27 July 2017 Rockport, Maine, USA 

Archive for May, 2010

Dead bird report

Monday, May 31st, 2010
Dead cedar waxwing, Monhegan Island, Maine, 31 May 2010.

Dead cedar waxwing.

Earlier this month, the Alaotra grebe—a small species from Madagascar—was declared extinct. On Monhegan this morning, I got a look at the preserved remains of a lovely cedar waxwing that’d run into a window and died. (Note: an estimated 100 million or more birds die in the U.S. each year from running into windows.) Then on a hike through Cathedral Woods this afternoon, my friends Kristen and Paul and I came upon a whimsical memorial to a dead wood-warbler.

Ovenbird memorial, Monhegan Island, Maine, 31 May 2010.

Ovenbird memorial.

This particular trail in the woods is known for its tiny “fairy houses” made of bark and twigs and lichen and spruce cones. And this particular house had a makeshift cross, a snail shell, and a sort of lean-to holding the corpse of a lovely ovenbird. I can hardly express how touching this was to stumble upon on Memorial Day.

A number of house cats—including an exotic breed or two—stalk the yards of Monhegan, and no doubt a few kill birds. In fall, the island gets by peregrine falcons and other raptors, efficient machines for murder. And, sure, every living thing dies. But it sticks with you when you view the dead bodies of more than one recently living bird in one twenty-four-hour period. It sticks with me, at least.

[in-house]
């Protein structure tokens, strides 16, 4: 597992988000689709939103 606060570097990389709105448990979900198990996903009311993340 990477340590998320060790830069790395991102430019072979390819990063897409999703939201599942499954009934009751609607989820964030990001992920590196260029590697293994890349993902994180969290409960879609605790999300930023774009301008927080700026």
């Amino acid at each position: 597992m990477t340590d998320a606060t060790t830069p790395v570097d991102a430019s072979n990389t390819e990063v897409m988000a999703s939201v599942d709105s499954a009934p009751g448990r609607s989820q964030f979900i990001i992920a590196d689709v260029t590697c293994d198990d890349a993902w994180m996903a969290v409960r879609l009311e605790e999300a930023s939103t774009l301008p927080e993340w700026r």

White-eyed vireo, Monhegan Island, Maine, 31 May 2010.

White-eyed vireo.

So it’s with somewhat deeper appreciation that I counted forty-five living species this warm, summer-like spring day on Monhegan—including plenty of living waxwings (about a hundred). Also including a white-eyed vireo (a lifer for me), a bird Kristen and I tracked down in a thicket off the Burnt Head trail; obligingly, it hopped up onto a dead branch just as I raised my camera. Three individual birds were most discussed this weekend: Saturday’s western kingbird, the white-eyed vireo, and an olive-sided flycatcher reportedly seen in the same area as the vireo. We tried for what one birder called the “all-excited flycatcher” but saw and heard only a bunch of alders. Oh, well.